February marked my first year of living in Malang, the longest in my history of transient life, surpassing my length of stay in Manila, Jakarta, and Balut Island near the Philippines-Indonesia maritime border. In case you wonder, why Malang? I’ve written a post about that here.

One evening in December 2015, my friend Tri who comes from Madura cornered me with a question. “Where do you go after this?” This year, I’m bound to wrap up my masters as my scholarship contract requires me to complete all the requirements in two years. “To the Philippines,” I said.

But where exactly in the Philippines? I wondered. Will I return to Manila — where a probinsyano (wong deso) established a career in business journalism from scratch — or Davao — where I would return teaching at my alma mater while I juggle my time covering Mindanao for news agencies based in the Philippine capital?

This question never came into my mind years ago, when I was yet imagining of a possible life in Indonesia. In 2010, I would often daydream how life would be if I were in Jakarta, where every morning I would feed myself martabak mesir prepared outside my kost with a brick roof. And every night, I would climb to the top to play the guitar while puffing a burning kretek, an Indonesian cigarette that’s ridiculously expensive in the Philippines. I wanted to live in a country where the religion which I was first introduced to is the minority. I wanted to live in another persona who speaks in a different language. I wanted to live in the land of some of the people who consider Indonesia as their homeland despite never touching its shores. (Read: Ketika “Dari Sabang Sampai Merauke” Dinyanyikan Anak-Anak Kecil di Filipina)

Happy anniversary to us, Indonesia. #lifeinmalang #filipinoinindonesia #filipinoinmalang

A photo posted by Mick B. (@panoramick) on

Having been living here for more than a year, I’ve grown accustomed to hearing mosques compete with each other with the loudness of their azhan five times a day, to skip the usual dinaing na bangus as breakfast in exchange of gado-gado, to hangout at coffee shops where cigarette smoke dilutes the air, to travel from home to work or school driving a motorbike on the left side of the traffic, to speak Indonesian every day without having the need to code-switch or grab my Alfalink (which I have long donated to a friend who’s trying to learn English).

And it never occurred to me that Indonesiasi would not only change the way I eat (in July last year, my mother called me out for catching me sit on the floor while grabbing lunch using my bare hands to feed myself). “You act like an Indonesian now,” Tri told me after explaining that I was hesitant to bring up a serious problem in a meeting (well, it’s not like Filipinos are better at confrontation). No longer I was that hotheaded English-speaking Bisaya who came to Java clueless of the wisdom behind sopan santun andย kebersamaan. Sometimes, in classroom discussions, I would find myself acquiescing to lecturers despite a part of me still wants to dispute some of the points raised. Also, I would find myself uttering terserah when when my friends decide to have dinner together. Terserah means it’s up to you, an expression that I despise because it symbolises indecisiveness, or not being certain for what one truly wants.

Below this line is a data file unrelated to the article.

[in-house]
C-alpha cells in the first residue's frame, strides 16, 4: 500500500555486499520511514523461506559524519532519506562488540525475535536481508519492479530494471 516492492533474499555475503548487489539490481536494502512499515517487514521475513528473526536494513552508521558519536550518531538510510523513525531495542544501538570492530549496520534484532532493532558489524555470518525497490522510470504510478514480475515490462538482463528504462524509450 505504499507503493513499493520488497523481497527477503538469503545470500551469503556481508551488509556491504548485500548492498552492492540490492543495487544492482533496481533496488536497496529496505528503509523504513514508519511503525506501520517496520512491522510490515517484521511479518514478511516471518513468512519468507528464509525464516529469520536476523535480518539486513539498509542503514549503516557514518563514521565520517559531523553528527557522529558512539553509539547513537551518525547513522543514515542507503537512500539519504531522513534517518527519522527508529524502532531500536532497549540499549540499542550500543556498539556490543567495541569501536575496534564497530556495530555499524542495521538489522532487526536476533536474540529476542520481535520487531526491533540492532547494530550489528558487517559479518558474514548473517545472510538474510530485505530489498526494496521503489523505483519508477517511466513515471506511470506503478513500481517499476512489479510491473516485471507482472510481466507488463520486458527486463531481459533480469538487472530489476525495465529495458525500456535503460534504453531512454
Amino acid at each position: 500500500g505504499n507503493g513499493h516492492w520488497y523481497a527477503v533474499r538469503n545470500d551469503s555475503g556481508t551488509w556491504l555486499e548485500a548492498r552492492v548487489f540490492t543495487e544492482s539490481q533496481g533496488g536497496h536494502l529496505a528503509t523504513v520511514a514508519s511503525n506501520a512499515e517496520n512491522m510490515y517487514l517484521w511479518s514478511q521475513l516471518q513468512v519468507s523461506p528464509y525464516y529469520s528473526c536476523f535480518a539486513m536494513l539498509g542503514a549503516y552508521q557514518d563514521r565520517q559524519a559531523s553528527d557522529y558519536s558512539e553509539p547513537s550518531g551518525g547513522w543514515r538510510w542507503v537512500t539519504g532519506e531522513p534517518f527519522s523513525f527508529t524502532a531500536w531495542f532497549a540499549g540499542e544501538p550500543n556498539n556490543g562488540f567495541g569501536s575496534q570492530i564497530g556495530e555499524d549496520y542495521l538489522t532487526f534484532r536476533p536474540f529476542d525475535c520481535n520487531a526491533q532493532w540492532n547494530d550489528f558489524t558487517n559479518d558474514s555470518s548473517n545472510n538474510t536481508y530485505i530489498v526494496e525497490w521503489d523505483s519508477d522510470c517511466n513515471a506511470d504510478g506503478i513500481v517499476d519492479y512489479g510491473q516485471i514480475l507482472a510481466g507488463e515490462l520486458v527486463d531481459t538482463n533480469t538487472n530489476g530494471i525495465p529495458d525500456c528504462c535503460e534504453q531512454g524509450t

In the academic world, Indonesiasi is used to refer to the decolonisation that occurred at the time Indonesia gained independence from Netherlands. So the Acehnese, Dayak, Irian, Javanese, Sundanese, Balinese, Minangkabau, Minahasa and including my friend’s Madurese people would identify themselves as Indonesians first before anything else.

In my case, Indonesiasi is the result of living in Indonesia for more than a year. It’s so noticeable that my free-spirited Arab-Indonesian friend Latif now wonders why I no longer complain about people showing up late (well I still do; they’ve become perfect materials for my future literary projects) and that why, he asked, I no longer confront people who make nasty racism remarks. I told Latif that Indonesians do not like to be embarrassed in public, despite many of the strangers I encounter often unintentionally embarrass me in crowds, such as the way they poke fun at my name (Mick+rofon) or my baldness. We have to understand that while they have to be aware of the perils of the lack of discipline and political correctness, each culture bears its own flaws. Like Filipinos, tardiness and bigotry have been unintentionally woven into our ethos, and no thanks to many Indonesian and Philippine TV shows for acting as culprits.

2016 marks my final year in Indonesia, and the question of where to go next still remains unanswered. Where will this Indonesiasi-nised Filipino go? Will he go back to the Philippines to undergo a Filipinasasi, or will he stay in Indonesia and take another round of chances here?

Tri once said, “why not? You’re almost Indonesian.”

7 thoughts on “Almost Indonesian

  1. Interesting post! Thanks for sharing. I find it fascinating to hear about Indonesian culture from outsider’s perspective, which in this case you’re almost Indonesian. Wishing you all the best! Why not extending your stay for a PhD program?

    1. Thank you so much for reading! To answer your question, I think I kinda miss the Philippine education system ๐Ÿ˜„

      1. I don’t blame you. I left Indonesia during my adolescent year. I don’t know much about the higher education system in Indonesia. Whenever I go there for a visit I feel like an outsider. I have a few good friends (ates) from the Philippines.

  2. Wonderfully written! As a Filipino, I’ve always wanted to befriend our ASEAN brothers and sisters. Where I grew up, I heard Europe and America mentioned more than our neighbors and I think that’s sad. It’s nice to read about a bit of a Filipinos perspective while living in Indonesia.

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